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  1. The eastern Andean treeline (EATL) is the world’s longest altitudinal ecotone and plays an important role in biodiversity conservation in the context of land use/cover and climate change. The purpose of this study was to assess to what extent the position of the tropical EATL (9°N–18°S) is in near-equilibrium with the climate, which determines its potential to adapt to climate change. On a continental scale, we have used land cover maps (MODIS MCD12) and elevation data (SRTM) to make the first-order assessment of the EATL position and continuity. For the assessment on a local scale and to address the three-dimensional nature of environmental change in mountainous environments, a novel method of automated delineation and assessment of altitudinal transects was devised and applied to Landsat-based forest maps (GLAD) and fine-resolution climatology (CHELSA). The emergence of a consistent longitudinal gradient of the treeline elevation over half of the EATL extent, which increases towards the equator by ~30 m and ~60 m per geographic degree from the south and north, respectively, serves as a first-order validation of the approach, while the local transects reveal a more nuanced aspect-dependent pattern. We conclude that the applied dual-scale approach with automated mass transect sampling allows formore »an improved understanding of treeline dynamics.« less
    Free, publicly-accessible full text available May 1, 2024
  2. Free, publicly-accessible full text available November 1, 2023
  3. Abstract

    The consequences of rising temperatures for trees will vary between species based on their abilities to acclimate their leaf thermoregulatory traits and photosynthetic thermal tolerances. We tested the hypotheses that adult trees in warmer growing conditions (i) acclimate their thermoregulatory traits to regulate leaf temperatures, (ii) acclimate their thermal tolerances such that tolerances are positively correlated with leaf temperature and (iii) that species with broader thermal niche breadths have greater acclimatory abilities. To test these hypotheses, we measured leaf traits and thermal tolerances of seven focal tree species across steep thermal gradients in Miami’s urban heat island. We found that some functional traits varied significantly across air temperatures within species. For example, leaf thickness increased with maximum air temperature in three species, and leaf mass per area and leaf reflectance both increased with air temperature in one species. Only one species was marginally more homeothermic than expected by chance due to acclimation of its thermoregulatory traits, but this acclimation was insufficient to offset elevated air temperatures. Thermal tolerances acclimated to higher maximum air temperatures in two species. As a result of limited acclimation, leaf thermal safety margins (TSMs) were narrower for trees in hotter areas. We found some supportmore »for our hypothesis that species with broader thermal niches are better at acclimating to maintain more stable TSMs across the temperature gradients. These findings suggest that trees have limited abilities to acclimate to high temperatures and that thermal niche specialists may be at a heightened risk of thermal stress as global temperatures continue to rise.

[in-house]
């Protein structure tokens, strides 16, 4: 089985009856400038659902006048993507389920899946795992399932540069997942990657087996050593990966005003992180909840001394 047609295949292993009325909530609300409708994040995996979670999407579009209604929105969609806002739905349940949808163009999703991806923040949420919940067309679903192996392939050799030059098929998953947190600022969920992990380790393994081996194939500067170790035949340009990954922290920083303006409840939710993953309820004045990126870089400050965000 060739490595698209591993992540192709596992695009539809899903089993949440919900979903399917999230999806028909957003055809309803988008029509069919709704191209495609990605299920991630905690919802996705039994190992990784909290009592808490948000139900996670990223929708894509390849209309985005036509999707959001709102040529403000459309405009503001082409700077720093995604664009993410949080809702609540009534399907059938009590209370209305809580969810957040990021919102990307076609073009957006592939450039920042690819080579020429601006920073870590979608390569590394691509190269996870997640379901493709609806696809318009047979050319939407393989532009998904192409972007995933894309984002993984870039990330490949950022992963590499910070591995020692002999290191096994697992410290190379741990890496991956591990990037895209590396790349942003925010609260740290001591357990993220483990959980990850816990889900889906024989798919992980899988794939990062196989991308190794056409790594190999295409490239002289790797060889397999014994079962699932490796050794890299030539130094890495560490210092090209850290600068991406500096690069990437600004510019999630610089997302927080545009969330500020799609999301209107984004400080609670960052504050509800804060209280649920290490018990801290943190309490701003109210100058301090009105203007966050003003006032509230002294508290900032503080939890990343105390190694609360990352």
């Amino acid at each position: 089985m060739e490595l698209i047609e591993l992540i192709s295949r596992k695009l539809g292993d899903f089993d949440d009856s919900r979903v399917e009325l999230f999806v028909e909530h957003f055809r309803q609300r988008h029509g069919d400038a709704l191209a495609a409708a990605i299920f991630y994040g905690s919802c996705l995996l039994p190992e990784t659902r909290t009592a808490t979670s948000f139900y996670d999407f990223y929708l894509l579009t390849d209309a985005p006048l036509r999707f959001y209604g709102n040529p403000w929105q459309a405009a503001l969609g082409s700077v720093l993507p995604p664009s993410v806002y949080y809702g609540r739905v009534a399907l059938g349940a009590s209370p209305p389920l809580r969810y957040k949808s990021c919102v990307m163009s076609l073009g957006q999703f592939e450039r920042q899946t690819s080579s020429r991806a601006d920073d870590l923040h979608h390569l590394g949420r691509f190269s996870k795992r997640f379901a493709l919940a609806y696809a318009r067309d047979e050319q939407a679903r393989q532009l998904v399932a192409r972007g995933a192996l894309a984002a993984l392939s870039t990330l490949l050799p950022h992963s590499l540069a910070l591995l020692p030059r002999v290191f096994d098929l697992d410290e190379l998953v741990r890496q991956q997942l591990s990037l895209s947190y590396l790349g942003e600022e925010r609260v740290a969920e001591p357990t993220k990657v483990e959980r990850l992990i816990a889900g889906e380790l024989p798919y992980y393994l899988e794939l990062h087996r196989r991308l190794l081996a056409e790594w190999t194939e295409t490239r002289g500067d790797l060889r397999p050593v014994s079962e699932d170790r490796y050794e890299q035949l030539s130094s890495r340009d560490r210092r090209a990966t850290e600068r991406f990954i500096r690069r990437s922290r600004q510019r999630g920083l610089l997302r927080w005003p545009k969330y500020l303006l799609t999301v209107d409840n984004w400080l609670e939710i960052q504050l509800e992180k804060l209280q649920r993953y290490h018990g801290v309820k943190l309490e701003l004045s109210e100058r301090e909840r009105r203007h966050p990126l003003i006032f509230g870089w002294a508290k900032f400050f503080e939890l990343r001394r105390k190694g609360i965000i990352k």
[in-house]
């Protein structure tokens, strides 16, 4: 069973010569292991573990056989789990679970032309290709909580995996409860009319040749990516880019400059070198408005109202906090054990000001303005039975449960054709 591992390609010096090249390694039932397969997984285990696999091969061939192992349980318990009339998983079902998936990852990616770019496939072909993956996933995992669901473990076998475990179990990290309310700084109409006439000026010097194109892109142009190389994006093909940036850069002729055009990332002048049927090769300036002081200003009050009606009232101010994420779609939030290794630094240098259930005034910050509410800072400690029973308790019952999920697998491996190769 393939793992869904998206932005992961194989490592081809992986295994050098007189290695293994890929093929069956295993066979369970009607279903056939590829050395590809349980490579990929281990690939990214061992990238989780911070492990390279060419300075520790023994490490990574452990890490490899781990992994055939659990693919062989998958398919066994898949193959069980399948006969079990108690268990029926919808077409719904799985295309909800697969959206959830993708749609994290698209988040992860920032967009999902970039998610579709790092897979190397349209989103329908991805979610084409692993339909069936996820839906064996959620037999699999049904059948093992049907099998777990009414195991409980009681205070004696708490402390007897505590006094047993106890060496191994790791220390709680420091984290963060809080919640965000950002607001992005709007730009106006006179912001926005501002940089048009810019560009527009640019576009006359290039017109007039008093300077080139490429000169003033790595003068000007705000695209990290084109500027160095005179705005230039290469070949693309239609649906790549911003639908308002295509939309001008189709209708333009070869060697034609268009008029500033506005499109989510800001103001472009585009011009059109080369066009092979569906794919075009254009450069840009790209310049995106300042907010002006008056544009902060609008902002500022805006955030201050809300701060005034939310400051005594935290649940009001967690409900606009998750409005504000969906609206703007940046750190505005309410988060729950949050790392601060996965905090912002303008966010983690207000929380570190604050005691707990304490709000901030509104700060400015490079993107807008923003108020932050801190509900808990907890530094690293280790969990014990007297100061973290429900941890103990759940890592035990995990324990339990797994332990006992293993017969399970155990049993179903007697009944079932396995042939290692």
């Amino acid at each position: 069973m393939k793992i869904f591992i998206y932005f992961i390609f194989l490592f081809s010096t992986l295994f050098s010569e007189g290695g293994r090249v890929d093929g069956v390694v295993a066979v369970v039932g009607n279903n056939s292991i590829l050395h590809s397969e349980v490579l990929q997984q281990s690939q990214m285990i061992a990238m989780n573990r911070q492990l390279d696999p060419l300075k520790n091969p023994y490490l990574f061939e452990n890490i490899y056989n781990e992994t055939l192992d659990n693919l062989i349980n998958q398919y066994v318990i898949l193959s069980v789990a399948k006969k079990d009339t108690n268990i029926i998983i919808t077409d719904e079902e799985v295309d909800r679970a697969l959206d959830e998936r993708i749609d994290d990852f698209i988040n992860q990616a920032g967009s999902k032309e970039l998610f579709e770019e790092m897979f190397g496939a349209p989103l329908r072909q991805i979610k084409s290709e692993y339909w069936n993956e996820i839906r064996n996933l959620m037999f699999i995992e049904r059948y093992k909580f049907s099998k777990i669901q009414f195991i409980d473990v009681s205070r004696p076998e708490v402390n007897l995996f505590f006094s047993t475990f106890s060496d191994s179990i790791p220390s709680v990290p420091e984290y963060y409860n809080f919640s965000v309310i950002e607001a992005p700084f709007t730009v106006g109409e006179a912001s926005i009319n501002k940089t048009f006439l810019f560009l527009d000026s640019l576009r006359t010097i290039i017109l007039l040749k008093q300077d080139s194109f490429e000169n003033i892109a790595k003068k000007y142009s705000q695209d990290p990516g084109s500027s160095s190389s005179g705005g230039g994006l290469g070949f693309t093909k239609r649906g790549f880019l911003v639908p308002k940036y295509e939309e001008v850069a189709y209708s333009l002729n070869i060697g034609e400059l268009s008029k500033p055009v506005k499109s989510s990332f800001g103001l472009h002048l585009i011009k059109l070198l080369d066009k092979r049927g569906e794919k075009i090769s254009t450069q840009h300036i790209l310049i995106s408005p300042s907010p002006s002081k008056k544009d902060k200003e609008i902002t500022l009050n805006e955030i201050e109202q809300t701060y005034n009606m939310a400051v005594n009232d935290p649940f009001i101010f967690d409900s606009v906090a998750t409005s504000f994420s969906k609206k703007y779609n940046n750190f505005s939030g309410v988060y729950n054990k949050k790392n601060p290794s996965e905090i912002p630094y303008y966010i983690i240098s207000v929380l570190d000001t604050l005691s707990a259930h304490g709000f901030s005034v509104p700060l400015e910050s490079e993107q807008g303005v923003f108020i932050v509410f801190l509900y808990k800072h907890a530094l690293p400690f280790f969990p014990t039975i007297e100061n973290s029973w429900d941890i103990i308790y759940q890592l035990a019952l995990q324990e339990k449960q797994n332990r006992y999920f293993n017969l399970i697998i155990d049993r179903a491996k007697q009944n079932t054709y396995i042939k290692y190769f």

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  4. We report the rediscovery of the Critically Endangered cloud forest herb Gasteranthus extinctus , not seen since 1985. In 2019 and 2021, G. extinctus was recorded at five sites in the western foothills of the Ecuadorian Andes, 4–25 km from the type locality at the celebrated Centinela ridge. We describe the species’ distribution, abundance, habitat and conservation status and offer recommendations for further research and conservation efforts focused on G. extinctus and the small, disjunct forest remnants it occupies.